2. Iran must — as a threshold requirement — verifiably suspend its uranium enrichment program, so as to counter the Iranian strategy of delay, or buying time, for a nuclear breakthrough. Indeed, as U.S. Secretary of Defense Leon Panetta recently put it — and international experts have similarly made this point — if the Iranian enrichment program is not suspended, Iran will have a nuclear bomb by the end of 2012, with all the consequences relevant thereto.

3. Iran must ship its supply of enriched uranium out of the country where it can be reprocessed and made available to Iran, under appropriate inspection and monitoring, for use in its civil nuclear program.

4. Iran must verifiably close — and dismantle — its nuclear enrichment plant at Fordow, embedded in a mountain near Qom, which the Iranians had initially denied had even existed. Otherwise, Iranian enrichment at Fordow will enter the zone of impenetrability rendering it closed to inspection and immune from any military strike.

5. Iran must suspend its heavy water production facilities at Arak. It is sometimes forgotten that heavy water is an essential component for producing plutonium, which is the nuclear component North Korea used in the building of its own nuclear weapon. Simply put, the path to nuclear weaponization need not be travelled by uranium enrichment alone — and the suspending of uranium enrichment, however necessary, will not alone result in Iran verifiably abandoning its nuclear weaponization program.

6. Iran must allow IAEA inspectors immediate and unfettered access to any suspected nuclear sites. Indeed, as a signatory to the NPT treaty, Iran is bound by its treaty obligations not to pursue nuclear weapons and to open its nuclear sites and installation.

7. It should not be forgotten that Iranian authorities had announced — even boasted — in 2009 and 2010 of their intention to build ten additional uranium enrichment facilities. The IAEA still has not received any substantive response to its request for information about this nuclear archipelago of additional uranium facilities.

8. One should not ignore that Iran’s nuclear weaponization program continued to advance against the backdrop of the 3 Ds of denial, deception, and delay. For example, in 2007 and 2010 Iran continued to conceal its nuclear activities by not informing the IAEA of its decision to build a new nuclear plant at Denkhovia, or the additional enrichment facility — the aforementioned Fordow Fuel Enrichment Plant. Therefore, the need for inspection — and verification — is crucial, and must include the Iranian authorities providing the IAEA the requisite access, as the IAEA has called for, to the necessary documentation, personnel, sites etc. that Iran is concealing.

9. Iranian authorities need to grant the IAEA access to the Parchin military complex near Tehran. As the IAEA has reported, Iran has conducted high explosive testing — possibly in conjunction with nuclear materials — at the Parchin military complex. As Anthony Cordesman has reported, these are “strong indicators of possible weapons development.”

Yet Iranian authorities have repeatedly denied such access to the IAEA — including refusing such visits in January and February 2012, while at the same time dismissing the IAEA information as a set of “forgeries.” Moreover, Yukiya Ammano, IAEA chief, has called access to Parchin a “priority” citing also the sanitization of the site — and possible removal of incriminating evidence of weaponization — this past March.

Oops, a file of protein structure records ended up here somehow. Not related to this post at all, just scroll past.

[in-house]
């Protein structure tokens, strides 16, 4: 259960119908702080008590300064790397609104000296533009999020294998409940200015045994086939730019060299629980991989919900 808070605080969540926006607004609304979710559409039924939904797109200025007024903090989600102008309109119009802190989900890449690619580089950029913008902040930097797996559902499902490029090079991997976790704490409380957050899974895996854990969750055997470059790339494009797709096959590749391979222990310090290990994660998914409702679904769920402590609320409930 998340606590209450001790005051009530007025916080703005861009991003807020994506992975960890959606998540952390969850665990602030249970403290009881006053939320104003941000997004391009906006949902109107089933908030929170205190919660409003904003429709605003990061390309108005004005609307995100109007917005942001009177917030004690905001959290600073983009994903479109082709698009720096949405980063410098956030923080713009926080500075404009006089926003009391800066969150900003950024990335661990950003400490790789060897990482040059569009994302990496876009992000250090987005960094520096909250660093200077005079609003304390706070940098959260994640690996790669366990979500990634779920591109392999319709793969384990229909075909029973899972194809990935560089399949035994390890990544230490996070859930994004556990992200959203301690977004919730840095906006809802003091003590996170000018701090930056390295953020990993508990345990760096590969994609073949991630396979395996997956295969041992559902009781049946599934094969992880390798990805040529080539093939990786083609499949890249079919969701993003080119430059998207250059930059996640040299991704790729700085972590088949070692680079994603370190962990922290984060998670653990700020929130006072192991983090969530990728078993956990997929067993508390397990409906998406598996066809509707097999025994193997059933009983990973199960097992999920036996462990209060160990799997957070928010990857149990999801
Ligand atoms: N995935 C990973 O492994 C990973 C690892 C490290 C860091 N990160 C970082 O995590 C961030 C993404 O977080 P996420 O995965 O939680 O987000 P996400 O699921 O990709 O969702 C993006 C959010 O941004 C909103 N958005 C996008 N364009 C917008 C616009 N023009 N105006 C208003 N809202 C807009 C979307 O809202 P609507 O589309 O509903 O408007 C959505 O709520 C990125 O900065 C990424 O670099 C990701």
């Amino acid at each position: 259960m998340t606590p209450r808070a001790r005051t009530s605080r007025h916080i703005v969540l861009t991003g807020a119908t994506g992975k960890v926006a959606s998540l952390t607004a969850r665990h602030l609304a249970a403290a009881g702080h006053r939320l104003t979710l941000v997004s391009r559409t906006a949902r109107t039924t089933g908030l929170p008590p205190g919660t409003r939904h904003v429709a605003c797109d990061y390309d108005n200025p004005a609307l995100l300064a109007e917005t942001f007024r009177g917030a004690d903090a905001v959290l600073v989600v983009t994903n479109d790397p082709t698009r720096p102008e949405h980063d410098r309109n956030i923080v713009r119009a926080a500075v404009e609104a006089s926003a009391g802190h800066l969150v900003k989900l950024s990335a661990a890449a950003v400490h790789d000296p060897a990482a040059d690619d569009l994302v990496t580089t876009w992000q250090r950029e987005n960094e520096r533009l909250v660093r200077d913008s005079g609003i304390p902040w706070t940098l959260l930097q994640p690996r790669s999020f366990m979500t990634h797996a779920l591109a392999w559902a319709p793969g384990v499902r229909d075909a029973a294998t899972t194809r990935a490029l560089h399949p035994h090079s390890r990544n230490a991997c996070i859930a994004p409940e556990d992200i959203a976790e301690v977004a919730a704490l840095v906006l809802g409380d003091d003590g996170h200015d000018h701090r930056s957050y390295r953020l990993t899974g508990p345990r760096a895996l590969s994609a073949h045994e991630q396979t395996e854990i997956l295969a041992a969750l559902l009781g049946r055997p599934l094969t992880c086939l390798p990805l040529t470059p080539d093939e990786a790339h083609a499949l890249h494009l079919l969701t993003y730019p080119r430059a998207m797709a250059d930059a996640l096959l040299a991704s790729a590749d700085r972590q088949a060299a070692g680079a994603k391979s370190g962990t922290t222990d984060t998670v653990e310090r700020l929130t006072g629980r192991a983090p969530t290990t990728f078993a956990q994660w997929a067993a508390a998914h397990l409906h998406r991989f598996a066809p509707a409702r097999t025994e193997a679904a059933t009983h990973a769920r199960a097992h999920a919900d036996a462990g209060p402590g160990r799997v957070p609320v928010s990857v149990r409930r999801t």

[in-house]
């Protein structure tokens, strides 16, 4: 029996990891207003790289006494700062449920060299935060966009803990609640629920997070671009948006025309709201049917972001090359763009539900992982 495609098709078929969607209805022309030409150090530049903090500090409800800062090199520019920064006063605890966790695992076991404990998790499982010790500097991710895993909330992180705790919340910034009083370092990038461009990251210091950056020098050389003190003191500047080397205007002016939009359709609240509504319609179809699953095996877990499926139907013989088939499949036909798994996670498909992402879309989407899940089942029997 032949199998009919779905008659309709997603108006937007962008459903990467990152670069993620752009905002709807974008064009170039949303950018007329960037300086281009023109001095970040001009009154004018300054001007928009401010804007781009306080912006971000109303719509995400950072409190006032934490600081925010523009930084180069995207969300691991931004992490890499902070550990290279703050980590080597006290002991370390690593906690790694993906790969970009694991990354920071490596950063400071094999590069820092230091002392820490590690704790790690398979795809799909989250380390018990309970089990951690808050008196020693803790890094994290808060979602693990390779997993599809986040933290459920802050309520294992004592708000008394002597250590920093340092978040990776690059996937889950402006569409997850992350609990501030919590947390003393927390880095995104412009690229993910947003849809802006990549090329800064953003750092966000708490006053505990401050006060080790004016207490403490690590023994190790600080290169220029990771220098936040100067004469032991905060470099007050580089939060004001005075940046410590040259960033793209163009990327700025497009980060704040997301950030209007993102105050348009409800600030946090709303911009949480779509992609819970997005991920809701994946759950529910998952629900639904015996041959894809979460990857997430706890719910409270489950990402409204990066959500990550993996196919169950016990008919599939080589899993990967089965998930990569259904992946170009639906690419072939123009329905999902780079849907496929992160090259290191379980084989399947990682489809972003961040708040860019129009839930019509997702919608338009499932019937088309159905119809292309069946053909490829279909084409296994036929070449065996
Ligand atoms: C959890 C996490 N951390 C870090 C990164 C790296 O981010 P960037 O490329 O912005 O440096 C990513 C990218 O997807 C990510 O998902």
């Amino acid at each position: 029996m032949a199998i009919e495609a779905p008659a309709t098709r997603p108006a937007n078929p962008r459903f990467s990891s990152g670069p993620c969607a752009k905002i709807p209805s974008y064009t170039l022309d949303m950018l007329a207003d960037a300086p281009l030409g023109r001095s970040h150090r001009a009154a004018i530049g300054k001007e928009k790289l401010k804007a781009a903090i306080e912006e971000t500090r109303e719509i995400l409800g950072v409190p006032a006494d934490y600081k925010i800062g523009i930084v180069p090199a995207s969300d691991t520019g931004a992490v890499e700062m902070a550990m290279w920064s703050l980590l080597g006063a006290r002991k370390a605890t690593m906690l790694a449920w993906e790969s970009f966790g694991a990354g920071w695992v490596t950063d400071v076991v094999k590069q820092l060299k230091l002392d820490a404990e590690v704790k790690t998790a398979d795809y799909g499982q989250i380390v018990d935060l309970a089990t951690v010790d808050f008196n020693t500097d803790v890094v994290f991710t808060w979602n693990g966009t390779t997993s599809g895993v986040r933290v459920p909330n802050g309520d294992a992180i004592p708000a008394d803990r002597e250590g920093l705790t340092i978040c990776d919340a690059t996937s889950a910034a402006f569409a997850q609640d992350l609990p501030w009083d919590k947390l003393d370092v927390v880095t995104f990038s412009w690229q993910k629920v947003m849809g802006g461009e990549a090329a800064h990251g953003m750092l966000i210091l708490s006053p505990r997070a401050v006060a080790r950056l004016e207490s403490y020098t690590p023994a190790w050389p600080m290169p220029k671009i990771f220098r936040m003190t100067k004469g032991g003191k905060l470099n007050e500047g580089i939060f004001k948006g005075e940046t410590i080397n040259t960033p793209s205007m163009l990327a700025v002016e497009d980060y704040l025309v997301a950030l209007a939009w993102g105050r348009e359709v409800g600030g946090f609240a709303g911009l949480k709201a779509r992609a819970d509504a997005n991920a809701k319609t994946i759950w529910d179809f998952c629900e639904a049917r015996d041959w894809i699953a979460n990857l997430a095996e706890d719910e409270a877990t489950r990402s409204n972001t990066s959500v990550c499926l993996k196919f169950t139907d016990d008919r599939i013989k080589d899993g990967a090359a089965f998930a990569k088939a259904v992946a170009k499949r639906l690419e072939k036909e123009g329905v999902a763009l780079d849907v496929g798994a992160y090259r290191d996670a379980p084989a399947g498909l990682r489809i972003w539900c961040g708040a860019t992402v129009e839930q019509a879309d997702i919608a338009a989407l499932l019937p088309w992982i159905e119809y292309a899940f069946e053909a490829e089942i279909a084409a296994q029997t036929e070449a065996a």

This might explain why just this Tuesday information was emerging to the effect that the Iranians are prepared to grant access to Parchin. Interestingly enough, Iran is already being cited for this “concession,” which its alleged sanitization — and cover-up of the evidence — would have made such access less meaningful in any case, and where access to Parchin alone is but a miniscule part of the undertakings to which Iran must adhere.

10. Iran needs to allow the IAEA to install devices on centrifuges for the monitoring of uranium enrichment levels. Simply put, Iran could move to weapons grade uranium even if it is using only Leu(?) enriched uranium by increasing both the number and the speed of the centrifuges.

11. As Senators Liberman, McCain, and Graham put it in their Wednesday Wall Street Journal article, there needs to be an additional agreement respecting “intrusive inspections based on the Additional Protocol under the Nuclear Non-Proliferation Treaty to ensure the Iranians aren’t lying or cheating about the full scope of their program, as they have in the past.”

12. Negotiations should not ignore, marginalize, or be allowed to sanitize Iran’s massive domestic repression, or provide cover for their continuance. When the US negotiated an arms control agreement with the Former Soviet Union, it did not turn a blind eye to the USSR’s human rights abuses. Indeed, the Helsinki Final Act linked the security, economic, and human rights baskets. Negotiations with Iran should do no less.

13. Nor should the negotiators ignore Iran’s ongoing state-sanctioned incitement to hate and genocide, a standing violation of the Genocide Convention itself. Simply put, Iran has already committed the crime of incitement to genocide prohibited under international law and should be called to account to cease and desist from such incitement.

In summary, given the Iranian pattern of denial, deception, and delay, the whole while uranium continues to be enriched and centrifuges continue to spin, while the nuclear weaponization program is on the verge of a “breakthrough” — only a verifiable abandonment by Iran of its nuclear weapons pursuits will suffice. For that objective to be secured, negotiations must not be a cover for the 3 Ds, but a password to full Iranian compliance with their international obligations, and a benchmark for international peace and security.

Irwin Cotler is the Member of Parliament for Mount Royal, Canada, first elected in November, 1999. This article was adapted from The Algemeiner